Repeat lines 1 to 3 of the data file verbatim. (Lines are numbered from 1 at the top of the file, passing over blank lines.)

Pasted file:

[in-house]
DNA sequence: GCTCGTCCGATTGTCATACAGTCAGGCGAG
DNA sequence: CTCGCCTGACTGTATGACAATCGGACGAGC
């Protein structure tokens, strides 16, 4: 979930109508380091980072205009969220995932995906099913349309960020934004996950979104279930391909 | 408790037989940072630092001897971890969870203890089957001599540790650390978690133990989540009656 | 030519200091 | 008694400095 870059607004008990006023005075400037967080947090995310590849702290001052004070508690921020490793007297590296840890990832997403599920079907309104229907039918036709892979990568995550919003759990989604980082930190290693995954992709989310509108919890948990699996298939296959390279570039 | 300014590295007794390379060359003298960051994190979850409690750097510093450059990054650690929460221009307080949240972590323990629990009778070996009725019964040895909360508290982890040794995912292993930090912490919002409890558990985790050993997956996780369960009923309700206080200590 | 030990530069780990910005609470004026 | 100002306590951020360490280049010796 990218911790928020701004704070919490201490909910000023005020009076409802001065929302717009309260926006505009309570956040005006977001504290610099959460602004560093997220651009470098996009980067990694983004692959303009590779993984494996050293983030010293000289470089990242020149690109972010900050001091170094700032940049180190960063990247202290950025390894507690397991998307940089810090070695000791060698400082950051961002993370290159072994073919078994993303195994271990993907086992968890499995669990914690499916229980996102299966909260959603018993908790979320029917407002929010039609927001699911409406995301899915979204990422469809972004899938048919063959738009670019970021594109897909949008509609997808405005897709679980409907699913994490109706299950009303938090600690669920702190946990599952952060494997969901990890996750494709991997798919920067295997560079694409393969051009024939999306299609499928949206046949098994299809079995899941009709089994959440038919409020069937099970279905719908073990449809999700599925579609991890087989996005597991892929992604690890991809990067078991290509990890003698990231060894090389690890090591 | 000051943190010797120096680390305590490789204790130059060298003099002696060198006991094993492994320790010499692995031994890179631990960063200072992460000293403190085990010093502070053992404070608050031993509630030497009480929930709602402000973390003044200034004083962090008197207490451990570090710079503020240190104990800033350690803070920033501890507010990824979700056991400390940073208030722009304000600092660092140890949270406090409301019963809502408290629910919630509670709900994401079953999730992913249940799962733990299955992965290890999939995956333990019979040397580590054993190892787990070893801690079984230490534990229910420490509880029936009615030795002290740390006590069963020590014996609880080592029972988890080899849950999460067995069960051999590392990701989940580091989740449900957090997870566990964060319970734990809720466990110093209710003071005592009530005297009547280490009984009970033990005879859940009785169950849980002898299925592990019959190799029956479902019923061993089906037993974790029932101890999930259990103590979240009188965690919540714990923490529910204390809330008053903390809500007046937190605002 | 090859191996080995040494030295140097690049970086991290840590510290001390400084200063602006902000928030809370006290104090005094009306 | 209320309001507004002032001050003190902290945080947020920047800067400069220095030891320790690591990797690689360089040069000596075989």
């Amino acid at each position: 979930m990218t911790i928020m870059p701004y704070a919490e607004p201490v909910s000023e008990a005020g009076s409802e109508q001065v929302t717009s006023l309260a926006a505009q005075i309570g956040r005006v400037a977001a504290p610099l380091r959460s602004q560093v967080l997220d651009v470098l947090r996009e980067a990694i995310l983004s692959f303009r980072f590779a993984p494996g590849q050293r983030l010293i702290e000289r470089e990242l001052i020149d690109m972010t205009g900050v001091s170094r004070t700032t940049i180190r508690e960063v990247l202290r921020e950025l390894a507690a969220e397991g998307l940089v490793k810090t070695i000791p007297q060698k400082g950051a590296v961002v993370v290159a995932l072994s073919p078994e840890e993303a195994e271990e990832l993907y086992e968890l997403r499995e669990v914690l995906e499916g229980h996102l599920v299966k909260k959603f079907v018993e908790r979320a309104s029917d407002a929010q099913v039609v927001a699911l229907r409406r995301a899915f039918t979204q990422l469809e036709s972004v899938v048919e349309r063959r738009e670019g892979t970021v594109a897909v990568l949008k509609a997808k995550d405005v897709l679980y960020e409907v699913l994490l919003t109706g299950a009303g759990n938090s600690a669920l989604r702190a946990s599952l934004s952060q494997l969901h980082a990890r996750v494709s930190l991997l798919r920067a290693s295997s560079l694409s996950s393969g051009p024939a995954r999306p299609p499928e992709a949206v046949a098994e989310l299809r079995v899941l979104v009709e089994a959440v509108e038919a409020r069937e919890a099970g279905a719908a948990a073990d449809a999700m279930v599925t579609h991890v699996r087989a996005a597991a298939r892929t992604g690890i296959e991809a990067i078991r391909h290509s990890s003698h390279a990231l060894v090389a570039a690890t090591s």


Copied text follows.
[in-house]
DNA sequence: GCTCGTCCGATTGTCATACAGTCAGGCGAG
DNA sequence: CTCGCCTGACTGTATGACAATCGGACGAGC